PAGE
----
Will debt collectors call my family about a delinquent payday loan?

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Dear Penny,

I get Supplemental Security Income (SSI) and my car broke down. I needed extra money to pay my rent, so I took out a $400 payday loan. The payment amount is $567.91. I won’t be able to pay that much and still pay my bills. The monthly payment is $170.45, which I can’t afford either. The total balance will be $2,045.40.

I spoke with a consumer credit counselor. They said not to pay it and let it go to collection. I’m worried they’ll call my family. I don’t want them to know. Is there anything I can do to keep my family from being contacted?

-A.

Dear A,

I’m afraid you probably can’t stop the payday lender from contacting your family. If you have defaulted on this debt since you wrote to me, you are no doubt being bombarded with calls and texts.

The lender may already be contacting your family members as well. When you apply for a payday loan, you are often asked to provide references that the lender can contact in the event of a default. But lenders can also start calling your family and friends, even if you didn’t list them as a reference.

The rules for these communications probably fall into a gray area. The Fair Debt Collection Practices Act (FDCPA) is a federal law that governs debt collection practices. The law only allows collectors to call non-spouse family members if they are trying to locate you, but cannot discuss your debt. They are also prohibited from saying they work for a debt collector unless asked.

However, the FDCPA only applies to third-party debt collectors, not original creditors. Most payday lenders try to collect on delinquent loans internally before sending them to a collection agency. So the lender who gave you the loan is probably still trying to collect on it.

Some states have laws that place additional limits on collection efforts. You may want to ask your credit counselor if the laws in your state offer an additional layer of protection.

Knowing your rights could be helpful, but let’s face it: the payday loan and debt collection industries are notorious for their sketchy tactics, so even if there is a law limiting who a collector can contact, don’t assume that they will really follow her. .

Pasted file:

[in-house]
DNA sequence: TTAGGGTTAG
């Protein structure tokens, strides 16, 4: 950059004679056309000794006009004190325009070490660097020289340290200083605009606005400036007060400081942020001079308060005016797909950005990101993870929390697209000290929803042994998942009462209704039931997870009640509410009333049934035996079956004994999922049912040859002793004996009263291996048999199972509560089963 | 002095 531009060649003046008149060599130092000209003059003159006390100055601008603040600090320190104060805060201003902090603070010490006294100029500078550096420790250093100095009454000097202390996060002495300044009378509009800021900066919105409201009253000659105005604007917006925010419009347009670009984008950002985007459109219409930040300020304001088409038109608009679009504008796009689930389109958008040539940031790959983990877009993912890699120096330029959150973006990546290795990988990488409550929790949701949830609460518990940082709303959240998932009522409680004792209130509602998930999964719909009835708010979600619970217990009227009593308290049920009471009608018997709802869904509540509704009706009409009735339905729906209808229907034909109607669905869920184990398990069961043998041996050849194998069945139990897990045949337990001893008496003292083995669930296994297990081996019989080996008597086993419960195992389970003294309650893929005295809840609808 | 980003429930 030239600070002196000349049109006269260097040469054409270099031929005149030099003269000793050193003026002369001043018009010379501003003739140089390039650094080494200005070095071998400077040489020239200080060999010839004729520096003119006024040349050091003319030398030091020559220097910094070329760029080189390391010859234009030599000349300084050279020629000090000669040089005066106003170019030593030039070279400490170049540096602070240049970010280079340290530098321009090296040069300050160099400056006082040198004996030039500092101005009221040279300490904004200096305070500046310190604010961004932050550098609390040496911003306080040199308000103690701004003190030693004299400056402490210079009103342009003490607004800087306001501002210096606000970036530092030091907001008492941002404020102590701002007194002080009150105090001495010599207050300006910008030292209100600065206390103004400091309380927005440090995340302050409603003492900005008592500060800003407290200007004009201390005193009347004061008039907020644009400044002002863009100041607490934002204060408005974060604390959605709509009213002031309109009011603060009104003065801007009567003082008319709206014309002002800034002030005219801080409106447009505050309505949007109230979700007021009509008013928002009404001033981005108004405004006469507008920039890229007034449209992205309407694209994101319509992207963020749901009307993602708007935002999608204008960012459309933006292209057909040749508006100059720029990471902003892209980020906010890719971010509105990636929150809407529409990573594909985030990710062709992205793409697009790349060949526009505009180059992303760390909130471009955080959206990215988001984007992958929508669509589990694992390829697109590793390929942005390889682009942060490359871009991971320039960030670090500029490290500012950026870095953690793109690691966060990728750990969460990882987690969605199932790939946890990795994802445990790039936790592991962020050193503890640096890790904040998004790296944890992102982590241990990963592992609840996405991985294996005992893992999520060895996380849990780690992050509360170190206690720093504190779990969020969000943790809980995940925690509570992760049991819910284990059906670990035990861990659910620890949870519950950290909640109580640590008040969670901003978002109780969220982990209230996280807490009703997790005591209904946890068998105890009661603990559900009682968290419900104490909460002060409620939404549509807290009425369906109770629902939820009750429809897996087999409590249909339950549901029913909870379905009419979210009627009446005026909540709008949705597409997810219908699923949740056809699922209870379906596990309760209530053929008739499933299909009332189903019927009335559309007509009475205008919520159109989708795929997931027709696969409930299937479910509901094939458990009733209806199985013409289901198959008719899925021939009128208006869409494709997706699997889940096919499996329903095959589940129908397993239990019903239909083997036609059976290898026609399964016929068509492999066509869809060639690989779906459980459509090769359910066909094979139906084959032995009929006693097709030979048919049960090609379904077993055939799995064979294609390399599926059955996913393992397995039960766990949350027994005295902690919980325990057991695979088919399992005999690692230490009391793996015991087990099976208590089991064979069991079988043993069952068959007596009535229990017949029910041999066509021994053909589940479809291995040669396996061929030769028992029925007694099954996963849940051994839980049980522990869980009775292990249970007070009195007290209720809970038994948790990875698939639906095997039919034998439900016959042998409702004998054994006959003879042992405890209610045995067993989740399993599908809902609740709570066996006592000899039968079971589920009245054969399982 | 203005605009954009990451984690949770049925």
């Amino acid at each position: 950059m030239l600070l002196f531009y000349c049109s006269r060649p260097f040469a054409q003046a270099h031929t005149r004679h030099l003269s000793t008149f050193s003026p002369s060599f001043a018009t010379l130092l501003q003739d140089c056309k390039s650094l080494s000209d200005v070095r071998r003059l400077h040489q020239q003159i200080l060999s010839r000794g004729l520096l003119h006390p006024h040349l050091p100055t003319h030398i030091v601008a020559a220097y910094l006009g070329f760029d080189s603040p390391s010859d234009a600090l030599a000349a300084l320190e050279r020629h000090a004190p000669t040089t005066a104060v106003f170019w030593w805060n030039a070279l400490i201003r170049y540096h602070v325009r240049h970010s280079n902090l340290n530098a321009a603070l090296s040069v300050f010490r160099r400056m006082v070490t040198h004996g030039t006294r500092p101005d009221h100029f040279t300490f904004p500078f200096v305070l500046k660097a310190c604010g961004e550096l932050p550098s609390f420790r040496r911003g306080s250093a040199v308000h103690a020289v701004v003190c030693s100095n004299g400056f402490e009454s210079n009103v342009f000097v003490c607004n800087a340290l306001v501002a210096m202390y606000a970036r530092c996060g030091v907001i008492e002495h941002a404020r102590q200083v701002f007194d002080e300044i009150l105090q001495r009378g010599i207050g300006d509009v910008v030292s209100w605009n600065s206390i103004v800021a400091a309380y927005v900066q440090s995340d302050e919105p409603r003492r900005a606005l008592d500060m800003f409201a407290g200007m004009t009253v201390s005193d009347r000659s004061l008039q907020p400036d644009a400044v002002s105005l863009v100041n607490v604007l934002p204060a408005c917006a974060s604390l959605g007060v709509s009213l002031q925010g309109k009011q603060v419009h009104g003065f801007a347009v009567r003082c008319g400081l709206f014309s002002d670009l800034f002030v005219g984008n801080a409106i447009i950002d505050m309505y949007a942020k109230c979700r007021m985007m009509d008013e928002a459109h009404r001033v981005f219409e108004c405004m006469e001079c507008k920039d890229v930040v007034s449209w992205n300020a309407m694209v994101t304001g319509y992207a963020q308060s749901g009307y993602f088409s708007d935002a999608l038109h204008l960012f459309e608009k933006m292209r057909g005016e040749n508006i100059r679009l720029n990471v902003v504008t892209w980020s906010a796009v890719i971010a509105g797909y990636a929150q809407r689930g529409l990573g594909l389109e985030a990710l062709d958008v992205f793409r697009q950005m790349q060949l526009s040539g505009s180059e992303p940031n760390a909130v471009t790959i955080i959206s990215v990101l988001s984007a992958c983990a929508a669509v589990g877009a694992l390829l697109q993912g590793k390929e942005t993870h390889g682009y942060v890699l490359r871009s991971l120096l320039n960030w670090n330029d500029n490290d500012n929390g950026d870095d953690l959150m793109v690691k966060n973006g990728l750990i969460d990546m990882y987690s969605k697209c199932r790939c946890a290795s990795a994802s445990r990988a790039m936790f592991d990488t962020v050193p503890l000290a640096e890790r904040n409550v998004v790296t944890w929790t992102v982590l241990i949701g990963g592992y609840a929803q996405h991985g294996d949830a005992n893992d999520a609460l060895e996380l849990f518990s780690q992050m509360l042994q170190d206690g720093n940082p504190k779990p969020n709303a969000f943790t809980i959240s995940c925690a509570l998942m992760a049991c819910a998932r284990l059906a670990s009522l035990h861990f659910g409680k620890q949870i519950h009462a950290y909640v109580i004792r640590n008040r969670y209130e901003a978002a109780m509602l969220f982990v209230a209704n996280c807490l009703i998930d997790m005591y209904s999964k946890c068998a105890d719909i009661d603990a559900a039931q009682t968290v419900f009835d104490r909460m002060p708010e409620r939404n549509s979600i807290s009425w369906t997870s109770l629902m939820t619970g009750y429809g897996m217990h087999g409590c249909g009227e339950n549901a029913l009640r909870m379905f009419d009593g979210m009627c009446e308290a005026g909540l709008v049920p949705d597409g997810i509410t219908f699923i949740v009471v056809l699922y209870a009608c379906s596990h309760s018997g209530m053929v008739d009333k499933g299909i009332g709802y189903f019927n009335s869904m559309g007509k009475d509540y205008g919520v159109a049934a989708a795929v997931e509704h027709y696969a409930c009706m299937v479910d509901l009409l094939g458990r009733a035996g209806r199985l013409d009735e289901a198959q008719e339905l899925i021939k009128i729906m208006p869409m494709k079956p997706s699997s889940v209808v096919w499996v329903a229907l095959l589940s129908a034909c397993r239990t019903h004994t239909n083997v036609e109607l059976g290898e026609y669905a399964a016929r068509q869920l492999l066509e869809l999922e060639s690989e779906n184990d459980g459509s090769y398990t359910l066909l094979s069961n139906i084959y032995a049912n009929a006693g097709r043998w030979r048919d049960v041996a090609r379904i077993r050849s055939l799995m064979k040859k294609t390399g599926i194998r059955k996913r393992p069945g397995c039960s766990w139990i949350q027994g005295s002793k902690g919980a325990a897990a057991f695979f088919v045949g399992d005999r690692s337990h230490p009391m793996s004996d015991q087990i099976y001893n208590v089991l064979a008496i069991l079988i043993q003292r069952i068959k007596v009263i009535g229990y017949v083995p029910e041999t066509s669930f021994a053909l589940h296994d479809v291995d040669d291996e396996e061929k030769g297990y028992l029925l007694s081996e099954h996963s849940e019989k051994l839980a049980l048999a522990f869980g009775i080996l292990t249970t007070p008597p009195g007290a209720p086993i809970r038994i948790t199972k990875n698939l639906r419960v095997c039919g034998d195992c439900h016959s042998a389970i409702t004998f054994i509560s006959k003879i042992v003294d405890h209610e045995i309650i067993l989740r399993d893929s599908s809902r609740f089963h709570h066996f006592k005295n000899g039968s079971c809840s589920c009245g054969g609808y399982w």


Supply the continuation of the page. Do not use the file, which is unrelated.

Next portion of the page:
This is where thinking like a debt collector might help. A collector has one goal, which is to get paid. The more pressure they exert, the more likely you are to pay. Even when they are supposedly calling family just to track him down, they know many people are embarrassed by their debt and will agree to just about anything once the calls to their loved ones start.

Don’t get into the shame game. Pick up the phone when the lender calls so it’s clear you have their correct contact information. Be firm about your inability to pay at this time. Avoid showing emotion or revealing details about your personal situation as it will be used against you.

As for your family, you don’t owe them an accounting of your finances just because a payday lender calls. You could say something vague like, “Thanks for letting me know. They have also called me. I’m still trying to get to the bottom of this. If they contact you again, I would appreciate it if you tell them I don’t live with you and stop calling.”

None of that is technically fake. I have no idea how nosy your family is, so I can’t guarantee this will satisfy inquiring minds. But as long as this debt does not affect them, they have no right to more information.

I’m glad you consulted with a credit counselor before deciding to let this loan go into collections. If you have to choose between rent and a payday loan payment, rent is the clear winner. But make sure you have considered all the consequences of non-compliance.

Once this account goes into collections, you probably won’t be able to get a payday loan or any other type of credit for at least a couple of years. Obviously, you’ve learned the hard way that payday loans are best avoided. But I guess you looked for a payday loan because you had no other choice. So you’ll need to think about what you would do if you came across another unexpected expense.

If you can save even a small amount of cash, it’s worth asking if the lender would be willing to work out a deal. One tactic that sometimes works is to tell the lender that you are considering bankruptcy. Because creditors have to cease collection efforts when you apply, they may be willing to settle for less.

Whatever happens, don’t be fooled by the threats you may encounter. You will not be arrested for this debt and your SSI benefits cannot be garnished. Most importantly, don’t let them talk you into turning this debt into a new loan. Doing so will only trap you in an endless cycle of payday loans. The damage from this loan may be unavoidable, but aim to never go back to this predatory system.

Robin Hartill is a Certified Financial Planner and Senior Writer at The Penny Hoarder. Send your tricky money questions to [email protected].


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